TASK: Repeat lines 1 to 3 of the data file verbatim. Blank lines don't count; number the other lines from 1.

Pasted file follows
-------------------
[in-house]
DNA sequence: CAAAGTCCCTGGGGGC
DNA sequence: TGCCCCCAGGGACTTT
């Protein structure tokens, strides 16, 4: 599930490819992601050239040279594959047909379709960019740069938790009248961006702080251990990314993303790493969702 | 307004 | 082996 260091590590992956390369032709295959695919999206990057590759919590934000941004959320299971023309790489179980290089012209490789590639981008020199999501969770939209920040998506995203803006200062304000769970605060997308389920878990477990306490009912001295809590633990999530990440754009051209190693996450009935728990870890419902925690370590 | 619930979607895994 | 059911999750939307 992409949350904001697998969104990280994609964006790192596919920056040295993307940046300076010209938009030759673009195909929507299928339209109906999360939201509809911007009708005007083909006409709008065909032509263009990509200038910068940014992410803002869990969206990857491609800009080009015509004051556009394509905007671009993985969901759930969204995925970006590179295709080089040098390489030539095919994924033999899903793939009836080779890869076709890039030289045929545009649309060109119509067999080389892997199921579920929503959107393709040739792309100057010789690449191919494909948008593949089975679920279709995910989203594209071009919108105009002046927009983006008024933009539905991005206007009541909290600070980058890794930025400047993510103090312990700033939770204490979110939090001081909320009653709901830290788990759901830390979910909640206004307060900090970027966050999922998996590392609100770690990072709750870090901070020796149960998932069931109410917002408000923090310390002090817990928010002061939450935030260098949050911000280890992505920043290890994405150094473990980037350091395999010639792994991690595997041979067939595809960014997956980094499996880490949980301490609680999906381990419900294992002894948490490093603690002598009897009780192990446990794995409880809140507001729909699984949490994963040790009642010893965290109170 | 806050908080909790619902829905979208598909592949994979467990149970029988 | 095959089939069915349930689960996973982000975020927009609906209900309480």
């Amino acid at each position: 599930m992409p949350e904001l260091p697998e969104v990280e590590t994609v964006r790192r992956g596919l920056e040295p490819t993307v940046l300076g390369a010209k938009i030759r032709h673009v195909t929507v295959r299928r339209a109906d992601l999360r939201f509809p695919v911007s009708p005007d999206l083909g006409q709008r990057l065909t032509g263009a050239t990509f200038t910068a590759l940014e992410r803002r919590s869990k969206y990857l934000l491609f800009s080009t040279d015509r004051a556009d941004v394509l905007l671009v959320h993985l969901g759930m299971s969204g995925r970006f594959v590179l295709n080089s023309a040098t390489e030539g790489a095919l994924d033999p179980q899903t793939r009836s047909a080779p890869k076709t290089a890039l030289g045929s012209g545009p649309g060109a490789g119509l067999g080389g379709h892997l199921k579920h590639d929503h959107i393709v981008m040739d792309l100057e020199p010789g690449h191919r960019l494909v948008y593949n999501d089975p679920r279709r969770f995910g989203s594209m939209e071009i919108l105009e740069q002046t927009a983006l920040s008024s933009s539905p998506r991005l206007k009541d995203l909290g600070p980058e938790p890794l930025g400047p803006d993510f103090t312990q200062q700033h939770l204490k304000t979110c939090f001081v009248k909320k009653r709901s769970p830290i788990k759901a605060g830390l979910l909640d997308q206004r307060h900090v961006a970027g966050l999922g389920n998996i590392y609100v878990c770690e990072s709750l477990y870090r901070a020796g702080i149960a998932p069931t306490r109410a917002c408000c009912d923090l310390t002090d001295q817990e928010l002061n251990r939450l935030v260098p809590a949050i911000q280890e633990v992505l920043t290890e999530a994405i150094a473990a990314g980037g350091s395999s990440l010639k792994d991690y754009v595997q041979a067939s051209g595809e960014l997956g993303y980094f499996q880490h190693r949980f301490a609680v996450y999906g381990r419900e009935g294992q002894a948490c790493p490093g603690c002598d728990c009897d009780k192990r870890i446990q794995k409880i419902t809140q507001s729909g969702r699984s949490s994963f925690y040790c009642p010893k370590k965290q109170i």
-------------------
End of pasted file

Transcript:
[in-house]
DNA sequence: CAAAGTCCCTGGGGGC
DNA sequence: TGCCCCCAGGGACTTT